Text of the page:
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Unlike solid mechanics and structural mechanics, fluid mechanics involves the investigation of components that continually change their form and are in a constant state of motion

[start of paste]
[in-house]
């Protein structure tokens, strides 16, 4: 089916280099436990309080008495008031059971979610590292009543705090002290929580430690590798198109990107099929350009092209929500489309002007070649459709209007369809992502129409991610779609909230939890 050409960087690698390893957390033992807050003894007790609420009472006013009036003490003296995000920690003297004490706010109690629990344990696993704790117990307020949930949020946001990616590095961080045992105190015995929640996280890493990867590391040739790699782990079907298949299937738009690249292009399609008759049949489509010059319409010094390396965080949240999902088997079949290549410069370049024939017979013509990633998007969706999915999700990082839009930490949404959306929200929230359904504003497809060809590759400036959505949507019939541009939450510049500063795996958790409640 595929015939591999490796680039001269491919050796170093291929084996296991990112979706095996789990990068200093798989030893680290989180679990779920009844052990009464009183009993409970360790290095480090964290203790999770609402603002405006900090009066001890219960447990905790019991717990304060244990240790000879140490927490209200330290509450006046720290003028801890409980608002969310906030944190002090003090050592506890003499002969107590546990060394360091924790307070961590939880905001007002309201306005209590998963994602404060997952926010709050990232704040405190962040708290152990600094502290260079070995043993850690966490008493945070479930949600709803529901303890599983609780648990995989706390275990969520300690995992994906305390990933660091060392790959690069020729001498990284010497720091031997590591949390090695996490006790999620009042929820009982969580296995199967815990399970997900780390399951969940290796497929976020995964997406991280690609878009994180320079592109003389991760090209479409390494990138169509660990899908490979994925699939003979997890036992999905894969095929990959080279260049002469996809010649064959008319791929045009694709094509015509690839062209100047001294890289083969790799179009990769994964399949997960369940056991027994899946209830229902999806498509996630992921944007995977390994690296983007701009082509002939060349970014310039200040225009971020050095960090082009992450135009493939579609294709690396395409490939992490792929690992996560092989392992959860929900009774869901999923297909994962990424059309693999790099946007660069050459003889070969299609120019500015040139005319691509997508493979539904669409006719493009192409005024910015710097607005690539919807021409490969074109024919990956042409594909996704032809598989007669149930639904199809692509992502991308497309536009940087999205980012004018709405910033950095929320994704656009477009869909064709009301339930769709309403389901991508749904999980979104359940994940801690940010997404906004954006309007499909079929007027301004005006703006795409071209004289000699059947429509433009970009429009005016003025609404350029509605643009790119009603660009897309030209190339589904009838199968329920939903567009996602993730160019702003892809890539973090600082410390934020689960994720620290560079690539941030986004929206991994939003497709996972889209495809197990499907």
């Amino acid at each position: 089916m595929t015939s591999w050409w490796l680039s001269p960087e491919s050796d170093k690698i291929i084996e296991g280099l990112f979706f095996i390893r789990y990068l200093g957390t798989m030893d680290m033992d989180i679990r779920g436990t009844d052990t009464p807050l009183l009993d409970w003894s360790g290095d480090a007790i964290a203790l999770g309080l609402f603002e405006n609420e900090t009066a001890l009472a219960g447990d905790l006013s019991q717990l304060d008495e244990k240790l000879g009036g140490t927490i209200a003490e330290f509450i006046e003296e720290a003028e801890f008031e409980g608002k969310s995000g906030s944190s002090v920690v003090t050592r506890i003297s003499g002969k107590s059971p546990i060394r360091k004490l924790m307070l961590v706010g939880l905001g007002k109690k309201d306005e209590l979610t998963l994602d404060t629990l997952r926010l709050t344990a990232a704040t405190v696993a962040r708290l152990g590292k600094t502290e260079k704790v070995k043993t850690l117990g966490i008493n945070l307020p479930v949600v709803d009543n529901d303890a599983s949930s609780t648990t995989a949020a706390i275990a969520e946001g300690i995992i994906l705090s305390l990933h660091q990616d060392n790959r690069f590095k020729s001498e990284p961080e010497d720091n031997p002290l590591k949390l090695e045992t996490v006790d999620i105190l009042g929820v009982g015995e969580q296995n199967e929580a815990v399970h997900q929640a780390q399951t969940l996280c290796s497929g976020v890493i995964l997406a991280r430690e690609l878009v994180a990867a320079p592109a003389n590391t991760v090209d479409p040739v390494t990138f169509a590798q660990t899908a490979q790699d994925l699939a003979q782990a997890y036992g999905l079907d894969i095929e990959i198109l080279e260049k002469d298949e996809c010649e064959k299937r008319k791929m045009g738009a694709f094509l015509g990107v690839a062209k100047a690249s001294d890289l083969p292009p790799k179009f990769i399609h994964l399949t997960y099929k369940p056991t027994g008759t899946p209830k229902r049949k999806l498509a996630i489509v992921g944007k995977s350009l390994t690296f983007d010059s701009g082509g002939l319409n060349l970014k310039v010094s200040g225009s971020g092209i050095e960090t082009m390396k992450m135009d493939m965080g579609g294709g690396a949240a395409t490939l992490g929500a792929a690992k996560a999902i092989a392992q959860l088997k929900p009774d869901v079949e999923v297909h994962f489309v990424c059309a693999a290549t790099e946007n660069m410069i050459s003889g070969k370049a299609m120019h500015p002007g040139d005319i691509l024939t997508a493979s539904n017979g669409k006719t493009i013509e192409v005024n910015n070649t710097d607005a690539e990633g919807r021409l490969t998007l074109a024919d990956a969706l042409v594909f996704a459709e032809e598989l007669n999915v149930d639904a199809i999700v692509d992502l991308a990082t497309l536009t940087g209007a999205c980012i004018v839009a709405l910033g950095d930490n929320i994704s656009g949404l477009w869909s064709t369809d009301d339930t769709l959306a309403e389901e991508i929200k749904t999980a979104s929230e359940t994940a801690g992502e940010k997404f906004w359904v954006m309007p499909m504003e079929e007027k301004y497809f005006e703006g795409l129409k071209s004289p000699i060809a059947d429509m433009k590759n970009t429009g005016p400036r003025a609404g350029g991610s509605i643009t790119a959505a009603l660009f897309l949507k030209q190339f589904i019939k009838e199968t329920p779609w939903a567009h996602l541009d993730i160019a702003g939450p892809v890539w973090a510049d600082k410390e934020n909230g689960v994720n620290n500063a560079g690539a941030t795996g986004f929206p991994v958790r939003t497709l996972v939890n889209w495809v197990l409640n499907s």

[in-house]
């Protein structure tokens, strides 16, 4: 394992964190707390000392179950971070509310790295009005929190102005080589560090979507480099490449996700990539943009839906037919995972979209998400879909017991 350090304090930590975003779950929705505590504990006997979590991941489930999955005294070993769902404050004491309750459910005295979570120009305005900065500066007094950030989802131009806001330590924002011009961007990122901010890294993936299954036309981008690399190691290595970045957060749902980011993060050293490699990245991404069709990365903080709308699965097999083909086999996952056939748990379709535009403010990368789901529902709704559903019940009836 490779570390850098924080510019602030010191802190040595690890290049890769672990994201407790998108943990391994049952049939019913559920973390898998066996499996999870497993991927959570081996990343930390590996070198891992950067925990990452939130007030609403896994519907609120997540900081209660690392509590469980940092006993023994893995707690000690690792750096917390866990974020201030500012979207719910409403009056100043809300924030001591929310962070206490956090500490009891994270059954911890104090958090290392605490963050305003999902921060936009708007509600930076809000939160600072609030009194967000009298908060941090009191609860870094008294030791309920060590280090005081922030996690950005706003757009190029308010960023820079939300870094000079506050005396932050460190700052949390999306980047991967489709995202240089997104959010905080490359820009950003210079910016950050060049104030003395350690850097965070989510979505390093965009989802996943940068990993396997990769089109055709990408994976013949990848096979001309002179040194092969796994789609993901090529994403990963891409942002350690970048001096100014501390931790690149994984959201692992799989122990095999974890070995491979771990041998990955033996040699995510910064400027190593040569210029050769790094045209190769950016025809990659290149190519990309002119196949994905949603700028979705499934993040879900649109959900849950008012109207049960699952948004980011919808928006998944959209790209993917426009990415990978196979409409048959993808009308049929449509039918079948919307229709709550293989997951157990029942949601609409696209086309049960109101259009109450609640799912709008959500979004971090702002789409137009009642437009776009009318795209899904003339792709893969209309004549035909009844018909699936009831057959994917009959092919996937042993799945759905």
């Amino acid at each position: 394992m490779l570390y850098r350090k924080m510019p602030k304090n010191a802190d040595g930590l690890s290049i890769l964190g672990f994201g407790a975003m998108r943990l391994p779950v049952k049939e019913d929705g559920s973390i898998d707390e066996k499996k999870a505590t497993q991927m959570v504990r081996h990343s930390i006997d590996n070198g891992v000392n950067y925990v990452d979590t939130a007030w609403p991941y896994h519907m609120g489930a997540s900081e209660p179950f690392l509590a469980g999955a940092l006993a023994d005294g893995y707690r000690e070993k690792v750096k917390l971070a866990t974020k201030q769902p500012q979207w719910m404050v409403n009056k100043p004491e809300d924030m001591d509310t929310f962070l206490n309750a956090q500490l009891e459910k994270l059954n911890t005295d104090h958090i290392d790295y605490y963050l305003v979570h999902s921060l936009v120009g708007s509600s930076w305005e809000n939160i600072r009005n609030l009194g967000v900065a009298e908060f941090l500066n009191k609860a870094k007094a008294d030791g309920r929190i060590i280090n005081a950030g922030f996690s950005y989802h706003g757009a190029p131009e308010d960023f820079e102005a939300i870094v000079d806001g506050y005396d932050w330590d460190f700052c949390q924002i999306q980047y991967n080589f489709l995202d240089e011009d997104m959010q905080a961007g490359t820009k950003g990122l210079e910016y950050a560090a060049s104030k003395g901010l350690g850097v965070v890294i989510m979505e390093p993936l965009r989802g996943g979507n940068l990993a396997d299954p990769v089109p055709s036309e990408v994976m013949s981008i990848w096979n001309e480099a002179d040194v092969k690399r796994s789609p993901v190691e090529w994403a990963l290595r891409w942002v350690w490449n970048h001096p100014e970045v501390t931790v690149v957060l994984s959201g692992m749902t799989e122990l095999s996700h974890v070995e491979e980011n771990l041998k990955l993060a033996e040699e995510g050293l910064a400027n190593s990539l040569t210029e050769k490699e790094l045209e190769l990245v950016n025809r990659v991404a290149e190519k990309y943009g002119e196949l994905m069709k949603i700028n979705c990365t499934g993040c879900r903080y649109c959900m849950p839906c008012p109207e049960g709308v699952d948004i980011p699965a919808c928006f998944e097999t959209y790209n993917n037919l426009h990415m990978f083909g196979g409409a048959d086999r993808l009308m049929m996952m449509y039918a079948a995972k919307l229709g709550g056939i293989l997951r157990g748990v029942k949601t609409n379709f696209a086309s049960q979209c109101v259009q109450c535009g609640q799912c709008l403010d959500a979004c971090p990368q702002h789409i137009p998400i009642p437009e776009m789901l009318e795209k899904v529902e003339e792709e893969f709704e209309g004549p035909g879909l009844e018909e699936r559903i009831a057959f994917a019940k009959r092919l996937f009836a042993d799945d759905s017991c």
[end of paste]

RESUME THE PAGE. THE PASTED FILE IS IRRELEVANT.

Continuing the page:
Unlike solid mechanics and structural mechanics, fluid mechanics involves the investigation of components that continually change their form and are in a constant state of motion. flow, is known to actively participate in proliferation, apoptosis, invasion, and metastasis of tumor cells. The present review discusses the progress and achievements in studies on tumor fluid microenvironment in recent years, especially fluid shear stress, on tumor metastasis, and presents directions for future study. modeling of the tumor fluid microenvironment has been faced with numerous technical challenges. In recent years, with the application of microfluidic technology and mechanical measurement methods in studies on cancer, developments in tumor fluid mechanics accelerated. Increasing evidence now indicates that fluid shear stress (FSS) is an essential factor affecting fluid mechanics, and its role in metastasis has received increasing attention. FSS is defined as the internal frictional pressure between moving layers in laminar flow. Additionally, FSS, the product of fluid viscosity and shear rate, is an important parameter of cellular stress in flowing liquid, measured in Newtons per square meter (N/m2) or dynes per square centimeter (dyn/cm2) [13]. FSS is usually a key regulator of vascular endothelial phenotypes and to induce polarity in endothelial cell [14], cytoskeletal rearrangement [14], and post-translational modifications (e.g., phosphorylation, etc.) and gene expression [15]. Liquid laminar flow is usually prevalent in biological systems and is usually categorized as blood, lymphoid, and interstitial flow. Tumor cells primarily encounter interstitial shear stress and blood shear stress during metastasis to the target organs. The former Almitrine mesylate plays a role in promoting tumor metastasis, lymphatic drainage, and anti-cancer drug delivery [16]. Current evidence suggests that on tumorigenesis, blood shear stress has dual effects. It could promote tumor invasion and metastasis, adhesion, and extravasation under certain circumstances while [17] conversely, mechanically eliminating circulating tumor cells (CTCs) [18], and they promote cell cycle arrest in tumor cells [19]. The development of related technology, four types of tumor-related fluid microenvironments and the mechanism of FSS in various stages of the tumor metastasis cascade are summarized herein to provide a Almitrine mesylate reference for subsequent studies on tumor fluid mechanics. Technological advancements in microfluidics In the past few decades, the need to explore the biological significance of mechanical force has led to the development of several innovative approaches. Furthermore, the emergence of pN-level mechanical measurement and visualization tools such as biofilm probes, traction force microscopy, and atomic pressure microscopy have shifted the focus from traditional biomechanics to mechanotransduction at the cellular and subcellular level [20], and the use of microfluidic chips and 4-dimensional flow magnetic resonance imaging to model and mechanical Cited2 microenvironments has received increasing attention [21,22]. The following sections focus on the advancements in fluid mechanic tools and their applications in studies on cancer (Table 1). These novel methods have enhanced the general understanding of the correlation between tumor metastasis and fluid shear stress. Table 1 Tools for the study of fluid mechanics of cancer model of fluid dynamics is still urgent for the development of mechanical technology. Tumor metastasis-related fluid microenvironment Tumor growth and metastasis are influenced by changes in the fluid microenvironment, such as interstitial flow, lymph flow, blood flow, and other organ-specific components. Interstitial flow The gradual flow of fluid in tumor tissues is known as interstitial flow. In a physiological state, most of the fluid that leaks out of capillaries is usually directed back to the capillaries, and only a fraction of fluid that passes through tumor tissues is recycled by the lymphatic vessels. The aforementioned process completes the exchange of material between the capillaries and the surrounding tissues and prevents the accumulation of fluid in interstitial spaces. In tumor tissues, however, it was reported that owing to the increased flow rate and high vascular permeability [15], interstitial pressure increased and therefore interstitial shear stress approached approximately 0.1 dyn/cm2 [13,37] (Determine 1). Under continuous flow of interstitial fluid Almitrine mesylate in an 3D culture, the migration rate of breast malignancy cells tended to increase [38]. Munson [64,65]. Lee supported this conclusion by demonstrating that FSS (0.05 dyn/cm2) activated the ROCK-LIMK-cofilin signaling axis, inducing nuclear translocation of YAP1, and regulating transcription of metastasis-related genes in prostate cancer cells [17]. Yangs team also verified that Cav-1 can activate the downstream PI3K Akt/mTOR pathway and promote metastasis of.